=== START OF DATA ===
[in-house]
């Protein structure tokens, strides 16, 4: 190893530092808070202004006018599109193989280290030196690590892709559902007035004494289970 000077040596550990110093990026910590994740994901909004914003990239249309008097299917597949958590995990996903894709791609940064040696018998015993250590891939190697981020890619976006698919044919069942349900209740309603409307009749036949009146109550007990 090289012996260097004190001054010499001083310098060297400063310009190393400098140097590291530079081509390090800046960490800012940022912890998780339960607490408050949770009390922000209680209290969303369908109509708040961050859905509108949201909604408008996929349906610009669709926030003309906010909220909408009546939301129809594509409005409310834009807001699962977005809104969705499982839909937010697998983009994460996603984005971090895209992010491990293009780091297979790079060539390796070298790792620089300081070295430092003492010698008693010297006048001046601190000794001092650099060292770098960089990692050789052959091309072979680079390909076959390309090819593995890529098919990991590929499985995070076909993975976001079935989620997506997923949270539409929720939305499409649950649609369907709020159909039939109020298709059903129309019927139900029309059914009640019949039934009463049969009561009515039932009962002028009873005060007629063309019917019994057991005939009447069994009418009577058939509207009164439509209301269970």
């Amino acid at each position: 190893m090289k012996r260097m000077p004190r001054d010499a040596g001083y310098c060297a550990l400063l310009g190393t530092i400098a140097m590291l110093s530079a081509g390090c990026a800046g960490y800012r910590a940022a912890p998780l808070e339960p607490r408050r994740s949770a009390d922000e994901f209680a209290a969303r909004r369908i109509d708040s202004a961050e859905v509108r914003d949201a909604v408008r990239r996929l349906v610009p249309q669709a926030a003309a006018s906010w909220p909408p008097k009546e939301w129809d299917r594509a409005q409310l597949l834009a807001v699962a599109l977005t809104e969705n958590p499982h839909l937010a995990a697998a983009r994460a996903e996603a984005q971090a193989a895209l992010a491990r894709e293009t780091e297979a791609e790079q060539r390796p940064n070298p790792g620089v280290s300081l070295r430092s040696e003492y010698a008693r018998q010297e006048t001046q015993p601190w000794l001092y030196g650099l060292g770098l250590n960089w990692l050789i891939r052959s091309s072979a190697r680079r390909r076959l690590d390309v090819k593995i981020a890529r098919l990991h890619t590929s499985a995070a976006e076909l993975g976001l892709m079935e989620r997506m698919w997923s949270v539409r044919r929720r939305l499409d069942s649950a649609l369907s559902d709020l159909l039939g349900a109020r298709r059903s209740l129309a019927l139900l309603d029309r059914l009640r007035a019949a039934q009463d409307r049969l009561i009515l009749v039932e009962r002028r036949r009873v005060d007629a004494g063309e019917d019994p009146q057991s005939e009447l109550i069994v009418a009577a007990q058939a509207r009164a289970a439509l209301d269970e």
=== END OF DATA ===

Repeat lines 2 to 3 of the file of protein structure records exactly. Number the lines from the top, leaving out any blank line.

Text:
């Protein structure tokens, strides 16, 4: 190893530092808070202004006018599109193989280290030196690590892709559902007035004494289970 000077040596550990110093990026910590994740994901909004914003990239249309008097299917597949958590995990996903894709791609940064040696018998015993250590891939190697981020890619976006698919044919069942349900209740309603409307009749036949009146109550007990 090289012996260097004190001054010499001083310098060297400063310009190393400098140097590291530079081509390090800046960490800012940022912890998780339960607490408050949770009390922000209680209290969303369908109509708040961050859905509108949201909604408008996929349906610009669709926030003309906010909220909408009546939301129809594509409005409310834009807001699962977005809104969705499982839909937010697998983009994460996603984005971090895209992010491990293009780091297979790079060539390796070298790792620089300081070295430092003492010698008693010297006048001046601190000794001092650099060292770098960089990692050789052959091309072979680079390909076959390309090819593995890529098919990991590929499985995070076909993975976001079935989620997506997923949270539409929720939305499409649950649609369907709020159909039939109020298709059903129309019927139900029309059914009640019949039934009463049969009561009515039932009962002028009873005060007629063309019917019994057991005939009447069994009418009577058939509207009164439509209301269970």
């Amino acid at each position: 190893m090289k012996r260097m000077p004190r001054d010499a040596g001083y310098c060297a550990l400063l310009g190393t530092i400098a140097m590291l110093s530079a081509g390090c990026a800046g960490y800012r910590a940022a912890p998780l808070e339960p607490r408050r994740s949770a009390d922000e994901f209680a209290a969303r909004r369908i109509d708040s202004a961050e859905v509108r914003d949201a909604v408008r990239r996929l349906v610009p249309q669709a926030a003309a006018s906010w909220p909408p008097k009546e939301w129809d299917r594509a409005q409310l597949l834009a807001v699962a599109l977005t809104e969705n958590p499982h839909l937010a995990a697998a983009r994460a996903e996603a984005q971090a193989a895209l992010a491990r894709e293009t780091e297979a791609e790079q060539r390796p940064n070298p790792g620089v280290s300081l070295r430092s040696e003492y010698a008693r018998q010297e006048t001046q015993p601190w000794l001092y030196g650099l060292g770098l250590n960089w990692l050789i891939r052959s091309s072979a190697r680079r390909r076959l690590d390309v090819k593995i981020a890529r098919l990991h890619t590929s499985a995070a976006e076909l993975g976001l892709m079935e989620r997506m698919w997923s949270v539409r044919r929720r939305l499409d069942s649950a649609l369907s559902d709020l159909l039939g349900a109020r298709r059903s209740l129309a019927l139900l309603d029309r059914l009640r007035a019949a039934q009463d409307r049969l009561i009515l009749v039932e009962r002028r036949r009873v005060d007629a004494g063309e019917d019994p009146q057991s005939e009447l109550i069994v009418a009577a007990q058939a509207r009164a289970a439509l209301d269970e």